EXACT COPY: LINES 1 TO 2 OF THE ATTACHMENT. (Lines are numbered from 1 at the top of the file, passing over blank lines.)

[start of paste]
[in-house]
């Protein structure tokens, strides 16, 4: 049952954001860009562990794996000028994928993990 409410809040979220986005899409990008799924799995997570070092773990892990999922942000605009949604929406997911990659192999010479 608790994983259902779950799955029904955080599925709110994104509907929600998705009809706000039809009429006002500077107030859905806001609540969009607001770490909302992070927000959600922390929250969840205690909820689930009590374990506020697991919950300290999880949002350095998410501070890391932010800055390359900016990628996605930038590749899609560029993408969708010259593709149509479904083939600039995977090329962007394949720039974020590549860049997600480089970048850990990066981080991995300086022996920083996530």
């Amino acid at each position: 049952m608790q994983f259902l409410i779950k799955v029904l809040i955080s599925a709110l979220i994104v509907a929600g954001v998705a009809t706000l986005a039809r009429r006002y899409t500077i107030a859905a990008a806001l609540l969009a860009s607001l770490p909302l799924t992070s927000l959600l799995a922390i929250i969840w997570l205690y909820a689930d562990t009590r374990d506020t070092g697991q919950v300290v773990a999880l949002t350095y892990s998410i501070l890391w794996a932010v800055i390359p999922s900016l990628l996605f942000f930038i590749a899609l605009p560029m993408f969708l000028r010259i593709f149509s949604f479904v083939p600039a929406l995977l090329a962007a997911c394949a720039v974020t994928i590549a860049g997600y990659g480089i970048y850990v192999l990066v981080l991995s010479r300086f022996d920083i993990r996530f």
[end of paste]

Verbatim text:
[in-house]
């Protein structure tokens, strides 16, 4: 049952954001860009562990794996000028994928993990 409410809040979220986005899409990008799924799995997570070092773990892990999922942000605009949604929406997911990659192999010479 608790994983259902779950799955029904955080599925709110994104509907929600998705009809706000039809009429006002500077107030859905806001609540969009607001770490909302992070927000959600922390929250969840205690909820689930009590374990506020697991919950300290999880949002350095998410501070890391932010800055390359900016990628996605930038590749899609560029993408969708010259593709149509479904083939600039995977090329962007394949720039974020590549860049997600480089970048850990990066981080991995300086022996920083996530």